I was doing some mixing over the weekend and, due to seeing one of Waves’s often sales, I thought I’d give the Waves Aphex Vintage Aural Exciter a shot at it’s bargain price. (I may have also bought a couple of more toys in the sale!).
Here’s the Waves blurb about the AVA Exciter
When it was originally introduced in the mid-1970s, the Aphex Aural Exciter® brought its distinctive sound to select sessions by leading recording artists, traveling from studio to studio as an exclusive (and expensive) rental unit.
A true groundbreaker, the original Aural Exciter was highly regarded for its ability to increase and enhance presence, brightness, and detail on vocal tracks and masters alike. It was even credited as a “session player” on popular albums by the likes of Jackson Browne, Linda Ronstadt, and James Taylor.
Modeled on one of only a few tube-powered units ever made, the new Waves Aphex Vintage Aural Exciter plugin delivers all the unique character of the rare original hardware unit, with all the advantages of software.
Out of 38 tracks in the mix I was working on I used the Exciter on 5 as an insert on each track. I really love the simplicity of throwing an effect like this into play and, after a few tweaks, create a sound that I’m happy with.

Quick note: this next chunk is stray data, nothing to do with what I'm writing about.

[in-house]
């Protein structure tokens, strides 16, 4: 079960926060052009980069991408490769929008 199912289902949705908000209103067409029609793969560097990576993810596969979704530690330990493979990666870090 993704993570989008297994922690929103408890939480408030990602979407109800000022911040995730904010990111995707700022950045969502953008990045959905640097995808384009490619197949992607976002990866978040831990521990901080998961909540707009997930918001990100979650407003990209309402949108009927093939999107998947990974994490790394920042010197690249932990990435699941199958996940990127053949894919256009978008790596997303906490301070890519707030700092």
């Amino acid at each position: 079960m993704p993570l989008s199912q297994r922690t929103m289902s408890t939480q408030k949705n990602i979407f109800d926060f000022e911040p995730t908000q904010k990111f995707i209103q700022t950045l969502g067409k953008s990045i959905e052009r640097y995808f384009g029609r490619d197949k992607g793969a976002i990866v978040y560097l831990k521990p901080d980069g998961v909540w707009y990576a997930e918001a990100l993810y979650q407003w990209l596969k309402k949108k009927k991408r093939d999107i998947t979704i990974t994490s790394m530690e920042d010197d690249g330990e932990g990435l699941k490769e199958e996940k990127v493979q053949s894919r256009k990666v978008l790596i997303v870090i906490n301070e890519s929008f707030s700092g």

You can add a little sparkle to the part or completely change the sonic character and crafting the sound to fit best in the mix.
I definitely would recommend this plugin to add some polish and character to your mixes.
I’m also liking the Waves Licence Centre that authorises the plugins on your computer. My studio Mac Pro is running Waves Mercury on an iLok (which I’ve never had an issue with) but I like that I don’t need an iLok on my Macbook Pro.
Once you’ve bought, downloaded and installed the plugin(s) you open up the WLC and say which computer to authorise et voila!
Yesterday, I had a quick chat on Twitter with Andy Wilson, mixing & mastering engineer at Masterdisk in NYC, about how I’d asked for new mixes for a Latin album I was to be mastering today as the original mixes were too hot.